> There's a whole illustrated chapter on installing:
> http://his.biologie.hu-berlin.de/PloneBook/ch2.rst
> The most trouble free installs are on Windows and Mac. We usually save 
> the frustration of a Linux install for an actual server where we need 
> Linux. Plone best practice is to develop on the Win/Mac laptop/desktop, 
> check code into CVS/SVN, and then rsync to the Linux/BSD server. I think 
> such practices will be covered on the last day of camp.
> Tom Bryan wrote:
> > I don't think so.  It won't be the zippiest thing, but if you're using a 
> > lightweight window manager, then I bet you could squeeze Plone in there and 
> > still keep up.  It's not like your laptop has to handle a lot of traffice.  
> > It just needs to serve one local client (you) while you play with the course 
> > material.  If you set it up this weekend, then you could try it and see just 
> > how fast it feels.  Of course, if we do much with Plone + a RDBMS (e.g., 
> > PostreSQL), then you may start swapping a lot.
> Correct. Running a bunch of server software in 64M is not the wisest 
> thing. Running Zope and other server software on the same machine is OK 
> for development. For production, the Zope INSTALL.TXT does mention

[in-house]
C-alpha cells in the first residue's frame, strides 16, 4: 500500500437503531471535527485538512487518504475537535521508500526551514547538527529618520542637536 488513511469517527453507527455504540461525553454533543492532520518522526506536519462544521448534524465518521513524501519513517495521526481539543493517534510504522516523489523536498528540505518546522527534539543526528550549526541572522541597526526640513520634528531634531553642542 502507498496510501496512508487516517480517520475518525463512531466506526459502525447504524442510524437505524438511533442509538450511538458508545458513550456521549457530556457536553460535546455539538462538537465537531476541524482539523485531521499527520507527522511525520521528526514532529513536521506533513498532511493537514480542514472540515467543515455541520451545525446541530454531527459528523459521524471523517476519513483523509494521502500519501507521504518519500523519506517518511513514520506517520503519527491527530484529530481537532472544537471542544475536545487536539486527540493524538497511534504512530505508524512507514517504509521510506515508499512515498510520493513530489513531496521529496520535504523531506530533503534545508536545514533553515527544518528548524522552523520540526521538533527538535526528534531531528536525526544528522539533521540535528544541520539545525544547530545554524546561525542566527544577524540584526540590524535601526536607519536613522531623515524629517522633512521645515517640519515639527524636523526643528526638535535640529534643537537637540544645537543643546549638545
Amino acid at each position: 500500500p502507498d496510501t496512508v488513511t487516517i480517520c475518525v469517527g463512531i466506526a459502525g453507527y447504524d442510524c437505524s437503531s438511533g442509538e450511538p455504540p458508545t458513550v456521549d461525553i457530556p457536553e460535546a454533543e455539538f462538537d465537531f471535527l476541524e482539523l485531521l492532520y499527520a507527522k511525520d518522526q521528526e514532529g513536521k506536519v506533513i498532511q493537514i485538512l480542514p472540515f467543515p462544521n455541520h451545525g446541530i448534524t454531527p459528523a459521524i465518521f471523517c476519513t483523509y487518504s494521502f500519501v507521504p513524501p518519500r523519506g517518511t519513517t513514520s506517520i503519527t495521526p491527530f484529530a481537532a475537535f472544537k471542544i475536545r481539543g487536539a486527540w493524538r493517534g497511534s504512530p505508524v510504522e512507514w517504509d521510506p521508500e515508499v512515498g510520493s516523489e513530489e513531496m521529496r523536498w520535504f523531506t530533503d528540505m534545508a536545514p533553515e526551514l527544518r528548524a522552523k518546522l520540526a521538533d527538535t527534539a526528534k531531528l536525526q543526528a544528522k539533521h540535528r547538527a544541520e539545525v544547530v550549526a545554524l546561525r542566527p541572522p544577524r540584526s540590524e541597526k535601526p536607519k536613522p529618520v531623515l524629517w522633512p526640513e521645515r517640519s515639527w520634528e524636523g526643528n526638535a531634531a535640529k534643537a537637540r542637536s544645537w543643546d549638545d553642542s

> something about running Zope on a dedicated server. But for development, 
> we of course run everything on one machine. So, it makes sense to have a 
> machine capable of that.
> If your machine grinds to its knees, we *may* be able to secure you a 
> loaner for the week, Ann Marie.
> > I'm not familiar enough with Plone to know whether Plone adds a lot of CPU or 
> > memory overhead beyond Zope itself.
> No. It's a bunch of Zope templates and scripts.
> A single instance of Zope on RedHat runs at around 10 percent of CPU on 
> a 3 GHz Pentium.
> > You would also be running an older 
> > browser, which could cause problems with CSS.  
> Yes, please install a CSS compatible browser.
> Again, a list is in the install instructions from The Definitive Guide 
> to Plone:
> http://his.biologie.hu-berlin.de/PloneBook/ch2.rst
> I wouldn't even use Safari, because its Javascript isn't up to snuff 
> enough to even run Epoz.
> Firefox (not listed for some reason) seems to rule. Moz and NS 7.2, too, 
> for folks who are concerned about the latest Gecko branch and patches.
> > Another option is just to use your laptop to take notes and run a browser.  
> > Then you could hope that someone else will have enough spare horsepower to 
> > run a second Plone instance for you.
> That's a great idea, Tom.
> AM Thomas wrote:
> >>In a related note, how much do I need to get out of "Diving into Python"
> >>before Jan 3?
> Enough to evaluate a Python expression. That looks like the first three 
> chapters to me:
> http://diveintopython.org/toc/index.html
> >>OK, I probably should have sent this to the boot camp list, but I'd like
> >>confirmation of that from someone.
> Yep. Although it would have bounced today. Ironic that.
> Sorry again to bother non-campers with this.